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6 Must-Read Tips to Protect Yourselves from Zika Virus

6 Must-Read Tips to Protect Yourselves from Zika Virus

Mosquito Bite

    Are you suffering from a fever after many days? Are you also facing skin rashes, pain in the joints and muscles and headaches along with the fever? If yes, then there may be a chance that you are suffering from the Zika virus. Caused by the daytime active mosquitoes – Aedes – this virus was originally found in monkeys. Infected Aedes mosquitoes (those mosquitoes that bite the animals having Zika virus) are the primary carriers of this virus to the humans.

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    Zika virus is mainly caused by the mosquito bite, but this disease can also be transferred by sexual intercourse and blood transfusion. Symptoms of this illness are very mild and prevalent ones, like fever, red eyes, rashes and joint pain, which can last for two to seven days.

    People who are infected by the Zika virus are more prone to the syndrome called Guillain-Barré syndrome (GBS), according to some studies which connect the two. This disease weakens the immune system, and it becomes one’s enemy. A person’s immune system can damage their own nerve cells which results in the weakness of muscles and, in the worst case scenario, it can cause paralysis. Apart from this, this virus can harm the upcoming generation too. If a pregnant lady is suffering from this disease, then there is a high risk of severe congenital disabilities in the offspring and it can be transferred from the mother to the child.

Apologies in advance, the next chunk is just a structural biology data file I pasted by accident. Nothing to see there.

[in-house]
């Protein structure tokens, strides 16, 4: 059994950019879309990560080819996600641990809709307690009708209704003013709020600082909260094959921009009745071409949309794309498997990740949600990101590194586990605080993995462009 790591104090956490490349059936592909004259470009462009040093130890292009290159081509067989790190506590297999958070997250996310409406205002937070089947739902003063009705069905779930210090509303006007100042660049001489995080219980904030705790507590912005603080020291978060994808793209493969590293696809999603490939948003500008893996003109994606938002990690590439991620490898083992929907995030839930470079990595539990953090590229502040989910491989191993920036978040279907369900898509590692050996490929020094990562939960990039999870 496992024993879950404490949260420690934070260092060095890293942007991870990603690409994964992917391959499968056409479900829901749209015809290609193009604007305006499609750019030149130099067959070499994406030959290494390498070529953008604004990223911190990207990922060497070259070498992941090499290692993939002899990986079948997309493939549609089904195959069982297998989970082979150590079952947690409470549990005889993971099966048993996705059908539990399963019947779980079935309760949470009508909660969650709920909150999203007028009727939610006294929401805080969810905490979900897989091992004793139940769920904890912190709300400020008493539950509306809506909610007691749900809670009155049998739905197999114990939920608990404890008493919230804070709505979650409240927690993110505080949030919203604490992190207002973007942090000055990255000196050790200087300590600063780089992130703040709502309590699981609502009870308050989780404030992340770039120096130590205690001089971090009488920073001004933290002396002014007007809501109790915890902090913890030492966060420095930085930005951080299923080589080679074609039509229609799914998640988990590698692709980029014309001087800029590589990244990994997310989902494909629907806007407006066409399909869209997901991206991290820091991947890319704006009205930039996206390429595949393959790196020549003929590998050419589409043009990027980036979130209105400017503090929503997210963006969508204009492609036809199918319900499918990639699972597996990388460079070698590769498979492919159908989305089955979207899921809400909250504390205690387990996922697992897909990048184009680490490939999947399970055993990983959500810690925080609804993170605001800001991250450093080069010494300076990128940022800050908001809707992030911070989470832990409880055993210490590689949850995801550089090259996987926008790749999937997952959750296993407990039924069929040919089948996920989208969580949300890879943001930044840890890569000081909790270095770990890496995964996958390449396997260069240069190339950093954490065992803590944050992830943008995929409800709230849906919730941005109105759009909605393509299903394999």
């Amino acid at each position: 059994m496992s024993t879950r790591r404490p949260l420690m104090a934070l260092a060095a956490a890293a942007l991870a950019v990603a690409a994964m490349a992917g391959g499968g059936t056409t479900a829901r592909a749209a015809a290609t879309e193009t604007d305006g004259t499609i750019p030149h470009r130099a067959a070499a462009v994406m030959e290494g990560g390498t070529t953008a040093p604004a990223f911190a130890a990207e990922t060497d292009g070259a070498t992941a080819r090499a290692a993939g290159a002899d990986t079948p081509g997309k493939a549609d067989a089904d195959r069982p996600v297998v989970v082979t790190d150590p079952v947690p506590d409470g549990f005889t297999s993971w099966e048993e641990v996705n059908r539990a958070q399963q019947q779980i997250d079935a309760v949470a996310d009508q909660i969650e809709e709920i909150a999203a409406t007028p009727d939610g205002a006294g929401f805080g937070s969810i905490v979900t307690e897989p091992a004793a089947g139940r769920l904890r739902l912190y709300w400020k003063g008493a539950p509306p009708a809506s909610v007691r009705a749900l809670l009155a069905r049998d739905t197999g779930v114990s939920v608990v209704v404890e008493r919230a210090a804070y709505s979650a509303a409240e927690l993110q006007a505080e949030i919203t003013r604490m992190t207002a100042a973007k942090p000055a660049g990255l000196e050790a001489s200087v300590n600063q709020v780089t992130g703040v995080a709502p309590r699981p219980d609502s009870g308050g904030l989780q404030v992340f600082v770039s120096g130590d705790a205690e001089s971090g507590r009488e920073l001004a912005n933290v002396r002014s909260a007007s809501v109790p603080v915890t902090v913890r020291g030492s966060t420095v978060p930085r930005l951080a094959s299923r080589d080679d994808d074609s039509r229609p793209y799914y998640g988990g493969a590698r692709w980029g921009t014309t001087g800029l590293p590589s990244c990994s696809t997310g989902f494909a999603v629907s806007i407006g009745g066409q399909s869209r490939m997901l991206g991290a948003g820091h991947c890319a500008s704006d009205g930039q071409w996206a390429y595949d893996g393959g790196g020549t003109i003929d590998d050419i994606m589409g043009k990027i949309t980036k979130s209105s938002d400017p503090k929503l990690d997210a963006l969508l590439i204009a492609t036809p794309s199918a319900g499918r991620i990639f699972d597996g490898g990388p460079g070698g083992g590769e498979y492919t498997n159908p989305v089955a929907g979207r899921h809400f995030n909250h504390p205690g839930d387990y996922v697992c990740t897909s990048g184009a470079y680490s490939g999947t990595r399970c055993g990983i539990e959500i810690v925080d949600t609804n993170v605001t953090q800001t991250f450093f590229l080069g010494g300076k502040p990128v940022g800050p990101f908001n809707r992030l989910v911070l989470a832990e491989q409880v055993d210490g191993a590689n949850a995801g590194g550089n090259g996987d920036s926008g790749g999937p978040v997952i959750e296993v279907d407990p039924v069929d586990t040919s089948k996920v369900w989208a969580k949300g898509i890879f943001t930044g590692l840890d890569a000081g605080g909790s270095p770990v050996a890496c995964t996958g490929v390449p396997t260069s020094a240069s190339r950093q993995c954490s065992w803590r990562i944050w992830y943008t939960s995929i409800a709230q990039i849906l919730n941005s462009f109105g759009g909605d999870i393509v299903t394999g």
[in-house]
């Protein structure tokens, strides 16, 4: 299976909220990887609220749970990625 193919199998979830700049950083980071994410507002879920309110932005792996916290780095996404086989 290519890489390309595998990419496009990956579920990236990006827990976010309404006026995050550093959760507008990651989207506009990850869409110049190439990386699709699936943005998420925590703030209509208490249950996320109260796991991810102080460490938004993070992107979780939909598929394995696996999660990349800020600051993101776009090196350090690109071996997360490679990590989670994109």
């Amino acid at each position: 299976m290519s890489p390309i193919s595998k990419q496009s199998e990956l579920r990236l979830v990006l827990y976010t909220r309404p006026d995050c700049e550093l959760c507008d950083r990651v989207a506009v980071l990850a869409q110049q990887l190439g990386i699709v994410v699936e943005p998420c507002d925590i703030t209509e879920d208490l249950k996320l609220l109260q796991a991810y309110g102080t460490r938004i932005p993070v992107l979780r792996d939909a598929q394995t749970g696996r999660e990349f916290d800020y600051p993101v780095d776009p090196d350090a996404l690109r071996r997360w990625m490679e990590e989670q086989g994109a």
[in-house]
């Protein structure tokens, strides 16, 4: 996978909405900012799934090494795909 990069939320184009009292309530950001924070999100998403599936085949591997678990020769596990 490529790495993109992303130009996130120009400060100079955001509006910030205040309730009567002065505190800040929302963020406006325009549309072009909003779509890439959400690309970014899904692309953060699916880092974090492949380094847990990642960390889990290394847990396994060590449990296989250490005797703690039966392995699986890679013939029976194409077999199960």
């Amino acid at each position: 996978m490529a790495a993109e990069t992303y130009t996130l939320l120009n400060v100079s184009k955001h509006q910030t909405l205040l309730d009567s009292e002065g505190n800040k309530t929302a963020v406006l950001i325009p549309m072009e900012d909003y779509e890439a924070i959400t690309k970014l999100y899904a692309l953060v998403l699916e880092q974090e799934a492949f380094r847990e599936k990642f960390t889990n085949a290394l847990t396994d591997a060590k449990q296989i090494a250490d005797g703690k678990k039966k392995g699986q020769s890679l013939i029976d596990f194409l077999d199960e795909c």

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    So in all, this virus can affect you and your upcoming generations if not cured on time. Even now, no effective solution for the treatment of this disease has been discovered. Scientists are still working on the medicines and vaccines for killing the Zika virus. So in this situation, it would be best to take some steps to protect yourself from Zika virus, rather than regret later. Below are six important steps that can protect you from Zika virus.

    1. Avoid mosquitoes with your clothes

    The first and the most common door for the Zika virus to enter in your body is the mosquito bite. An effective way to keep mosquitoes away from you are your clothing patterns. To avoid mosquitoes and their bites, try to wear full and light colored clothes. Mosquitoes are more attracted towards dark colors as they are clearly visible. So fully covered clothes can absorb the heat and light colored clothes can help you to avoid mosquitoes.